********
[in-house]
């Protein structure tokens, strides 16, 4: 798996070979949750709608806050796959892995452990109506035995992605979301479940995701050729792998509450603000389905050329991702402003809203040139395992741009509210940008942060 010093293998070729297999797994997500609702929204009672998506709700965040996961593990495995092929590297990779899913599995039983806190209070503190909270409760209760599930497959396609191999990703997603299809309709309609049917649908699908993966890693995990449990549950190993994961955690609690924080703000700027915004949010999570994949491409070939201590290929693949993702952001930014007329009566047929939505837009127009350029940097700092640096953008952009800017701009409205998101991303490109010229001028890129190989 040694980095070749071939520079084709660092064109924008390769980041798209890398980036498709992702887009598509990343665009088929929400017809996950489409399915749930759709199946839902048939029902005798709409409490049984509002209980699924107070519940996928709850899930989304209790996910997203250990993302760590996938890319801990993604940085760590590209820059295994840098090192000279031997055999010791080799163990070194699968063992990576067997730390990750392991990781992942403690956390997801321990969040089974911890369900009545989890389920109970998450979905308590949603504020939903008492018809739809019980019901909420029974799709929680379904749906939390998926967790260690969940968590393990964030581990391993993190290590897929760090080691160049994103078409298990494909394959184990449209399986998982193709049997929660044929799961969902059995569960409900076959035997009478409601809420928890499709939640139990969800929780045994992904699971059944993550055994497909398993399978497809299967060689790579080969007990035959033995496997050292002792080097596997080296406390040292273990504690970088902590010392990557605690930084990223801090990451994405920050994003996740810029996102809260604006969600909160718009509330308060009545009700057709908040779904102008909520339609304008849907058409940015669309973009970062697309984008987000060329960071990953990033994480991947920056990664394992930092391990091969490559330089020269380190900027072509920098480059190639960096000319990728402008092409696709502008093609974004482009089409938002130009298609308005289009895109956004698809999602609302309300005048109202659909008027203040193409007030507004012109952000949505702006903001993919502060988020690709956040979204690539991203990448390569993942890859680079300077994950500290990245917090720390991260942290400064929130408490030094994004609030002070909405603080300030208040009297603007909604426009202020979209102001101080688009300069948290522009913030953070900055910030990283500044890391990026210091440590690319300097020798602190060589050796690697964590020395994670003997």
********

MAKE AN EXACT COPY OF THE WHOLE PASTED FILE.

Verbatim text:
[in-house]
């Protein structure tokens, strides 16, 4: 798996070979949750709608806050796959892995452990109506035995992605979301479940995701050729792998509450603000389905050329991702402003809203040139395992741009509210940008942060 010093293998070729297999797994997500609702929204009672998506709700965040996961593990495995092929590297990779899913599995039983806190209070503190909270409760209760599930497959396609191999990703997603299809309709309609049917649908699908993966890693995990449990549950190993994961955690609690924080703000700027915004949010999570994949491409070939201590290929693949993702952001930014007329009566047929939505837009127009350029940097700092640096953008952009800017701009409205998101991303490109010229001028890129190989 040694980095070749071939520079084709660092064109924008390769980041798209890398980036498709992702887009598509990343665009088929929400017809996950489409399915749930759709199946839902048939029902005798709409409490049984509002209980699924107070519940996928709850899930989304209790996910997203250990993302760590996938890319801990993604940085760590590209820059295994840098090192000279031997055999010791080799163990070194699968063992990576067997730390990750392991990781992942403690956390997801321990969040089974911890369900009545989890389920109970998450979905308590949603504020939903008492018809739809019980019901909420029974799709929680379904749906939390998926967790260690969940968590393990964030581990391993993190290590897929760090080691160049994103078409298990494909394959184990449209399986998982193709049997929660044929799961969902059995569960409900076959035997009478409601809420928890499709939640139990969800929780045994992904699971059944993550055994497909398993399978497809299967060689790579080969007990035959033995496997050292002792080097596997080296406390040292273990504690970088902590010392990557605690930084990223801090990451994405920050994003996740810029996102809260604006969600909160718009509330308060009545009700057709908040779904102008909520339609304008849907058409940015669309973009970062697309984008987000060329960071990953990033994480991947920056990664394992930092391990091969490559330089020269380190900027072509920098480059190639960096000319990728402008092409696709502008093609974004482009089409938002130009298609308005289009895109956004698809999602609302309300005048109202659909008027203040193409007030507004012109952000949505702006903001993919502060988020690709956040979204690539991203990448390569993942890859680079300077994950500290990245917090720390991260942290400064929130408490030094994004609030002070909405603080300030208040009297603007909604426009202020979209102001101080688009300069948290522009913030953070900055910030990283500044890391990026210091440590690319300097020798602190060589050796690697964590020395994670003997």